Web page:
Regularly shrinking log files in production isn’t a particularly great thing, but as Sean points out, there are valid reasons for doing this.
If you are migrating, but want to keep the databases on SQL 2012 Express, then you can skip this part. I wanted them moved to my SQL 2014 instance. So I did a traditional backup/restore from SQL 2012 Express to SQL 2014. I took new backups of the SQL 2014 databases, and then uninstalled SQL 2012 Express. Then I had to configure TFS to connect to a different SQL instance. Within the web.config file (%ProgramFiles%\Microsoft Team Foundation Server 12.0\Application Tier\Web Services\web.config), I found an application setting named “applicationDatabase”. I made a backup copy of web.config first, then I changed the “applicationDatabase” value. It should be in a recognizable format if you’re familiar with SQL Server connection strings. You can also make this change within IIS. It was there that I noticed a few other settings that contained SQL connection strings. Check out the following in IIS and change settings as needed:
Dave has lots of screen shots to make the process easier to understand, but my main takeaway is that for the most part, migrating TFS is a huge pain…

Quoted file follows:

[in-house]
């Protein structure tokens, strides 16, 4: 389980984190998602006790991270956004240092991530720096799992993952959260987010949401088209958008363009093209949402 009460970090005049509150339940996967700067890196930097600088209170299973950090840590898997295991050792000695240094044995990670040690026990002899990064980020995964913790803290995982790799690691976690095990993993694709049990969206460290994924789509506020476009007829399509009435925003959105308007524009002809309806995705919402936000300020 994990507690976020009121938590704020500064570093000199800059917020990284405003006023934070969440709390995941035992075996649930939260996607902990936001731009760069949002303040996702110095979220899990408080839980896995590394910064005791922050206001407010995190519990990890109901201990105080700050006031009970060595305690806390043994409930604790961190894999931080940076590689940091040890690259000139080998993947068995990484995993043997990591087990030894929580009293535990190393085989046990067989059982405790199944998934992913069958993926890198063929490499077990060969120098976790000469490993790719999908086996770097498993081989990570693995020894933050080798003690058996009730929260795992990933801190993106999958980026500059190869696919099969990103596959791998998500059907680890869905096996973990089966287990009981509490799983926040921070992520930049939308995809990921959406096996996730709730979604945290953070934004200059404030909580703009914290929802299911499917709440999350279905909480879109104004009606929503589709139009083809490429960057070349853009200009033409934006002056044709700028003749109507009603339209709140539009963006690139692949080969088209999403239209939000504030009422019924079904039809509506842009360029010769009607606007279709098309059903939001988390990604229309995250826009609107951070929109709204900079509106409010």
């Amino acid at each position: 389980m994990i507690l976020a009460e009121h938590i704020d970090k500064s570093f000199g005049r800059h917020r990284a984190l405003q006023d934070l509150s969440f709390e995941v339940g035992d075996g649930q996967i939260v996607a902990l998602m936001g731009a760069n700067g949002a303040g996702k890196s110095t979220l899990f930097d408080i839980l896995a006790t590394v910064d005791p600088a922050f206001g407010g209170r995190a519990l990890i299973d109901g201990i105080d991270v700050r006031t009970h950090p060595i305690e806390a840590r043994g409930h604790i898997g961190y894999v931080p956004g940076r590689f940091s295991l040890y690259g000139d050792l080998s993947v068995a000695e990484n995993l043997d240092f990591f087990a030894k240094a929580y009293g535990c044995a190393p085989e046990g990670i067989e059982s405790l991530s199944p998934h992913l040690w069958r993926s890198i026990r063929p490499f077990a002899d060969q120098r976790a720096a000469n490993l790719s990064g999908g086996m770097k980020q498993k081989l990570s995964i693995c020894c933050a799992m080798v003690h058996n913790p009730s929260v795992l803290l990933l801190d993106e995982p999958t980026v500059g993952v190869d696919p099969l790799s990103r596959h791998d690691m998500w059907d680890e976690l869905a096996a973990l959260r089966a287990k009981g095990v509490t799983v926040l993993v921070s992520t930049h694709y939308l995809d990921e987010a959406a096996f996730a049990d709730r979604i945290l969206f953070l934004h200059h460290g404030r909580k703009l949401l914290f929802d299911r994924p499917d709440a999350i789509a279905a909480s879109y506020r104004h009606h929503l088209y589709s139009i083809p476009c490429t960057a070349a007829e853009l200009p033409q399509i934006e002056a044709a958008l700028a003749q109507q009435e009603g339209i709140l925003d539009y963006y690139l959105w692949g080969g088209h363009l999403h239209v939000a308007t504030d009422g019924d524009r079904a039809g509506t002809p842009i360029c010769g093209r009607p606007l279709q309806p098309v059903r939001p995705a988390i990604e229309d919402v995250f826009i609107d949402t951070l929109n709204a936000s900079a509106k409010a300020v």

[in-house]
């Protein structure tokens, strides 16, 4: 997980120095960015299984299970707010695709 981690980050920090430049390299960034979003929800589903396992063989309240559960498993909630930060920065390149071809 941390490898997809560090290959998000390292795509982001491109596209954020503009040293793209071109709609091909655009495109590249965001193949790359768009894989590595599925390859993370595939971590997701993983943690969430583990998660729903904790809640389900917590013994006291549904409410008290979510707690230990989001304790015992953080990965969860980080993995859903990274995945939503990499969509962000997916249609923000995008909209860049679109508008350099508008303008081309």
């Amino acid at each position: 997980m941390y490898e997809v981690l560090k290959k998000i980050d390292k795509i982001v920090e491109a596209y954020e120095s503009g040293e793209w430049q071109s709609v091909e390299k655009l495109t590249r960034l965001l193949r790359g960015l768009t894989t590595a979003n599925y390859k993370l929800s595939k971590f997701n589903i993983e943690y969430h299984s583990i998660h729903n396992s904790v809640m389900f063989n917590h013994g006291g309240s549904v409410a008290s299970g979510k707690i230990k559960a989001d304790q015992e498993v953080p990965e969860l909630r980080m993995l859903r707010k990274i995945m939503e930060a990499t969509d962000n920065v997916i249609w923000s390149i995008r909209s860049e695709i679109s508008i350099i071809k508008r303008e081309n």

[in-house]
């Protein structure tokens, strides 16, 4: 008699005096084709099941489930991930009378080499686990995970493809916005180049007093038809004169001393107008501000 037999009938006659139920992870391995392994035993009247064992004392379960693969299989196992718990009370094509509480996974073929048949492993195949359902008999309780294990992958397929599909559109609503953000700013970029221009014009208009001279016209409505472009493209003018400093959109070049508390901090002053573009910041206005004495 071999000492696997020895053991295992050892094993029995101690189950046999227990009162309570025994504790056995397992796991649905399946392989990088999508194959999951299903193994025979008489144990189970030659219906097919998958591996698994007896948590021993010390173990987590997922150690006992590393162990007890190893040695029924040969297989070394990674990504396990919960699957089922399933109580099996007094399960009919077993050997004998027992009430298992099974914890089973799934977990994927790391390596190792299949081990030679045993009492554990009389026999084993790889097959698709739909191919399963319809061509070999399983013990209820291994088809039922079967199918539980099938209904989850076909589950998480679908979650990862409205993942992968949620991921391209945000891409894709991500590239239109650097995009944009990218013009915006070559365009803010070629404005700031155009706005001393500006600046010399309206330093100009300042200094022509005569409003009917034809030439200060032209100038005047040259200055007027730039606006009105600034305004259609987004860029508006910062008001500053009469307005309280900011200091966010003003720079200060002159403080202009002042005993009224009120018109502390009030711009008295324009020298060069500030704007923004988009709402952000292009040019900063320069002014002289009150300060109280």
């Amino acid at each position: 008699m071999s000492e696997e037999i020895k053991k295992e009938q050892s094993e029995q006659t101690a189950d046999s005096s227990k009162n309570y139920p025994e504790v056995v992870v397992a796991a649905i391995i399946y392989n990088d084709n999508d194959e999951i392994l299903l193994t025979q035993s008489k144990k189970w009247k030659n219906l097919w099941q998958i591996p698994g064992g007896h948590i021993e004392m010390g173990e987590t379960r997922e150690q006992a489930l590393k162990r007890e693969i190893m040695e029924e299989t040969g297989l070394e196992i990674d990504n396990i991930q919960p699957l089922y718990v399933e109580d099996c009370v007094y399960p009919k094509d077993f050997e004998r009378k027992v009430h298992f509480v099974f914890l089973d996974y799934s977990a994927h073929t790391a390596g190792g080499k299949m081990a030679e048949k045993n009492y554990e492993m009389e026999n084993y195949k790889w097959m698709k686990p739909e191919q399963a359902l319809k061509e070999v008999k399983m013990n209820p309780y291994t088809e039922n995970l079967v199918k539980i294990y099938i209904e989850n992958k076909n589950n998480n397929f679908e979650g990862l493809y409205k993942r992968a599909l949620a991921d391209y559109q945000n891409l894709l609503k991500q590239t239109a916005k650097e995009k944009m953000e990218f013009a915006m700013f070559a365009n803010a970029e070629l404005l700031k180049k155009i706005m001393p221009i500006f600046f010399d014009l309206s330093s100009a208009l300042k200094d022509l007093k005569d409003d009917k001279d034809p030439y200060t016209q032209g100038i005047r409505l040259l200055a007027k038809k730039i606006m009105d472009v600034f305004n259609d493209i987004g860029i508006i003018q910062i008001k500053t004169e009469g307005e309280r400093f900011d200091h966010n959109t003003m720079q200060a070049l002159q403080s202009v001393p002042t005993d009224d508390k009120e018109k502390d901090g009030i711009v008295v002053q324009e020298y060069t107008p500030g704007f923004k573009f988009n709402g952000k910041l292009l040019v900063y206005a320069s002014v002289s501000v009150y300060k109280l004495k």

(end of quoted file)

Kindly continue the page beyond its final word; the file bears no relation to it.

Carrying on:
Well, there’s obviously a relationship between private bytes and “total server memory”. The peaks and valleys occur at the same time. But there’s a delta between them, and the delta isn’t constant.
The difference between private bytes and “total server memory” is pretty well confined, too – not varying more than 10 mb in this interval.
Read the whole thing.
Not what they do, just that the syntax isn’t consistent (do I need quotes around this string or not?), the results are a distraction to get into a usable table, and you need to write absurd loops to perform object-at-a-time data gathering. I’m not talking about running DBCC CHECKDB (necessarily), or turning on Trace Flags, or any cache-clearing commands — you know, things that perform actions — I mean things that spit tabular results at you.
I completely agree. One of the nicest things about SQL is that I can use the same syntax to read metadata that I can data. DBCC commands are a jarring difference.
I do have alerts set up on the Azure portal and in Application Insights to notify me when availability or performance thresholds are violated but I also need to know if there is a global or regional issue that might affect our app so that I can respond and notify the staff when appropriate. Azure status changes are reported on the Azure Status web page.
The following will describe how to use the Azure Status page RSS feeds and Outlook rules for notification if things go sideways in Microsoft Azure.
This is a good use of Outlook’s built-in RSS reader.
Good Change Management makes your team smarter. When you change things a lot, things are going to break sometimes. If you’ve done a good change request, you’ll know exactly what to do when something breaks: either you’ll roll the change back, or have a Plan B to execute on. Good change requests also mean that business owners understand the risks of the changes and have approved them, and that teammates have reviewed them: good changes aren’t done in isolation.
Change Management isn’t just for IT. If you’re a developer who deploys changes to production, you need this as well.
Change management doesn’t need to be a complex endeavor. It should, however, give you enough information to save yourself if things get crazy.